Csaba Kőrösi, president of the UN General Assembly, has urged governments to consider building a greenhouse gas monitoring system – one of WMO initiatives presented at the UN Climate Change negotiations, COP27 – to inform climate change mitigation.
Kőrösi addressed the COP27 Climate and Clean Air Coalition (CCAC) ministerial, which focused on how to cut short-lived climate pollutants, including methane. According to the coalition, the fast reduction of these pollutants would help avert 0.6°C of predicted global warming in the near term, and would also have major benefits for health through improvements in air quality as well as for agriculture and natural ecosystems.
The WMO’s latest Greenhouse Gas Bulletin showed that greenhouse gas levels continue to grow in the atmosphere; 2021 saw the biggest jump in methane concentrations since measurements began in the 1980s. John Kerry, US Special Presidential Envoy for Climate, said, “Reducing short-lived climate pollutants is the fastest solution the world has to reduce global temperatures.”
At the ministerial, two pieces of CCAC research were launched. Kadri Simson, EU Commissioner for Energy, launched the CCAC-UNEP Baseline CH4 Emissions Projections through 2030 report, which shows that the amount of methane in the atmosphere is increasing at record rates and makes an ever-stronger case for urgent action. It projected that under business-as-usual scenarios, methane emissions would increase by 5-13% by 2030 from 2020 levels. However, they need to decline by at least 30% to meet the Global Methane Pledge. The research also found that if global emissions were cut by 30% as set out in Global Methane Pledge, warming would be reduced by at least 0.2°C between 2040 and 2070, compared to baseline projected methane emissions.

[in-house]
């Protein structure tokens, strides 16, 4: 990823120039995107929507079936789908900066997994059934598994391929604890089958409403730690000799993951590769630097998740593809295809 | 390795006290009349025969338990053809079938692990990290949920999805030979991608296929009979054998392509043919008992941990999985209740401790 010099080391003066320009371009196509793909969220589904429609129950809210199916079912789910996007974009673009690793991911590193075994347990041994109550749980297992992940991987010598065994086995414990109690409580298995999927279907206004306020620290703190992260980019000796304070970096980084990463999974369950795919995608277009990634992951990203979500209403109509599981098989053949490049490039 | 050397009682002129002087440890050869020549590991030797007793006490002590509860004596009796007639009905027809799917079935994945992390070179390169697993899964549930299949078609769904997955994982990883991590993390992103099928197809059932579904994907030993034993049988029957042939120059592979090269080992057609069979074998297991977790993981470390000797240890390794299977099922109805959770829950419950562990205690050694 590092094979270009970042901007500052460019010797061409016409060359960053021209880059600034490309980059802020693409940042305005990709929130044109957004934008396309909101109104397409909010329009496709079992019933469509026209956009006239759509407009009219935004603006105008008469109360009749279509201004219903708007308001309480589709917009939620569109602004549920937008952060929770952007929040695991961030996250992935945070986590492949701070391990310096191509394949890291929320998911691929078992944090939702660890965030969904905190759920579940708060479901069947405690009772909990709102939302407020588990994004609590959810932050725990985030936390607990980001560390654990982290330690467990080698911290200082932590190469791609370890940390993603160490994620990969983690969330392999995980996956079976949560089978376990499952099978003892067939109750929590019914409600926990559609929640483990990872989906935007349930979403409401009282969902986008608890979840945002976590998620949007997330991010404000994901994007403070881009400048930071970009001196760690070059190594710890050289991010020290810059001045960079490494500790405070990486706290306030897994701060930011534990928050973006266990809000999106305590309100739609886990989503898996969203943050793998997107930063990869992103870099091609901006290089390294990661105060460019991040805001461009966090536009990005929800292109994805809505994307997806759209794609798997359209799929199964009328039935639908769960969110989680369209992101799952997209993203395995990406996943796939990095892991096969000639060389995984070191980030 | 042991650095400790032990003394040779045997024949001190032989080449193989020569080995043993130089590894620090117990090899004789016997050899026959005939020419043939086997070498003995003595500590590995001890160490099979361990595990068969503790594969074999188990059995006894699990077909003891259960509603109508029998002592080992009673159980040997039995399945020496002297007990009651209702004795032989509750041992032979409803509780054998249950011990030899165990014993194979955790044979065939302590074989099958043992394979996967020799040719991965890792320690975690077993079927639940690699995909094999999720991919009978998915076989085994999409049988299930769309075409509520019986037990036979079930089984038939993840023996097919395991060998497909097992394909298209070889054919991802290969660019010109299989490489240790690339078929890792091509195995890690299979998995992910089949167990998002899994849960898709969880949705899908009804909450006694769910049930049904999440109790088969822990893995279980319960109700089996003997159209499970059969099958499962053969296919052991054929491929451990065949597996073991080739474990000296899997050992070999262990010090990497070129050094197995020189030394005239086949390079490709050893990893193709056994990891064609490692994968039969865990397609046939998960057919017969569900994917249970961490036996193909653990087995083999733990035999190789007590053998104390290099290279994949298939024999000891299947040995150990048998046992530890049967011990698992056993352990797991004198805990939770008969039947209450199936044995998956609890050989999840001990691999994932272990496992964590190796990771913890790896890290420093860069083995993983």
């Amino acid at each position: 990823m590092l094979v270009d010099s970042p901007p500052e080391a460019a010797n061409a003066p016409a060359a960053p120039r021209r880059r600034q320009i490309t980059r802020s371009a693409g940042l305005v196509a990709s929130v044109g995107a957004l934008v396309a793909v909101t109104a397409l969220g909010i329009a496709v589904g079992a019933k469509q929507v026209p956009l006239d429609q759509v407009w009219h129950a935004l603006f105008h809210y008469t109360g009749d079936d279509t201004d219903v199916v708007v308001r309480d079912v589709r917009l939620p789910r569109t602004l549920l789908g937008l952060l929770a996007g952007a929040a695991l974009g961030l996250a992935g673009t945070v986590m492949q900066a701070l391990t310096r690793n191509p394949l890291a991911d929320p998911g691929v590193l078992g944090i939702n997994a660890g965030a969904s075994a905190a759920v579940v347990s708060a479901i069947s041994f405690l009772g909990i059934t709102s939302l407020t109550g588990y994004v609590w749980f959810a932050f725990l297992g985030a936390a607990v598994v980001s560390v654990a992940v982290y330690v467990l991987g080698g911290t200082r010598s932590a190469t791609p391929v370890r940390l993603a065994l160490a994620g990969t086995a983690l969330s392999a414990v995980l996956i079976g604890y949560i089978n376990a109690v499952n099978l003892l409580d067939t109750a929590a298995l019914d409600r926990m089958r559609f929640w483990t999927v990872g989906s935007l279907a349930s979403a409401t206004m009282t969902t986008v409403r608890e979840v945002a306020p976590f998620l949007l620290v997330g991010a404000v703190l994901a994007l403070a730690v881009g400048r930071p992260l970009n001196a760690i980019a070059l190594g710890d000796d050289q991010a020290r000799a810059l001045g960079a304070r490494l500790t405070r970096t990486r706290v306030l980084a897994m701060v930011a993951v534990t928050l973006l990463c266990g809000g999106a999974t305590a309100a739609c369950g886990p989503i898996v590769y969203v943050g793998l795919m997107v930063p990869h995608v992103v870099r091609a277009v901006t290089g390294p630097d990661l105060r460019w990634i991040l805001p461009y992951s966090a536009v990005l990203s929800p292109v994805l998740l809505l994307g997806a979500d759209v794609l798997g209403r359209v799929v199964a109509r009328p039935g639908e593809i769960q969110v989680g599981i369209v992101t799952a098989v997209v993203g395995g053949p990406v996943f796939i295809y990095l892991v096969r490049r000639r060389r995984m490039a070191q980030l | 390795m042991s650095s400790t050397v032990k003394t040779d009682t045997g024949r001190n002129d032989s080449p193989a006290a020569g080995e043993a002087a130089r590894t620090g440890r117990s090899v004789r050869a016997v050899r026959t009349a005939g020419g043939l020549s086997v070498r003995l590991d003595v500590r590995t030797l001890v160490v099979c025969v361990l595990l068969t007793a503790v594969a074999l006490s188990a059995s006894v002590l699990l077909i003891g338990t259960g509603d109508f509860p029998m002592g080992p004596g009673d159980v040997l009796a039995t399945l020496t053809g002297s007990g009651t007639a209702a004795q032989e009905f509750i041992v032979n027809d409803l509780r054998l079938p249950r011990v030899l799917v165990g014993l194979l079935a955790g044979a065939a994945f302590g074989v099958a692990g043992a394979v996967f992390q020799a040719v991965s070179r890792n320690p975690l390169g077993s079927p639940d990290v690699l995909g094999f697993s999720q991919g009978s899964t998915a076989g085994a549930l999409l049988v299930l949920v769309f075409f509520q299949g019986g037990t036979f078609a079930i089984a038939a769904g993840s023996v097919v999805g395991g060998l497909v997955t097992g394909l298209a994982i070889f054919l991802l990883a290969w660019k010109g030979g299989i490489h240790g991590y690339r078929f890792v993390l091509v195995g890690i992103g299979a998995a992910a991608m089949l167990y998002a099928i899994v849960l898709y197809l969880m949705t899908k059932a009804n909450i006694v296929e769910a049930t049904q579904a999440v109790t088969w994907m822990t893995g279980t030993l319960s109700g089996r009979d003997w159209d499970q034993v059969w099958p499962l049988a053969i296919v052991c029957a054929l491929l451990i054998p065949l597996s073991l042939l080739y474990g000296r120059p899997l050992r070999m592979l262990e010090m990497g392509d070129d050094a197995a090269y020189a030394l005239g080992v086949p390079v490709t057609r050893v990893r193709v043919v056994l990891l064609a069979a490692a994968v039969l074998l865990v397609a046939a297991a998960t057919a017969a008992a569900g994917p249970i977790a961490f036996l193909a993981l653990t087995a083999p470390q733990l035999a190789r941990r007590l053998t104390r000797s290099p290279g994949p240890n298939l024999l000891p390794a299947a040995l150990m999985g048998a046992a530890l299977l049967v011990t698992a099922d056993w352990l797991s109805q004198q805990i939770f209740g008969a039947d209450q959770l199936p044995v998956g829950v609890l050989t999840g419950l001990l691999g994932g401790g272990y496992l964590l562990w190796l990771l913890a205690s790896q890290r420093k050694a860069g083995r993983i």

Ministers also reflected on the progress made in the one year since the Global Methane Pledge was announced at COP26 in Glasgow, Scotland. Over half of the top 20 methane emitters are now part of the pledge, representing half of the global methane emissions and nearly two-thirds of the global economy.
Dr Elena Manaenkova, Deputy Secretary-General of the WMO, said, “The WMO has long-term experience in setting standards and in coordinating global observations (including of greenhouse gases and traditional air pollutants), international data exchange, modeling and research. Based on this experience and in cooperation with the other relevant agencies WMO is developing a concept of an internationally coordinated global greenhouse gas monitoring system (mainly carbon dioxide and methane) integrating current and future satellites, ground measurements and modeling. Information provided by such a system on a routine basis will be of a great help to the coalition partners in support of their efforts to reduce emissions of short-lived climate pollutants. WMO calls all to support this development.”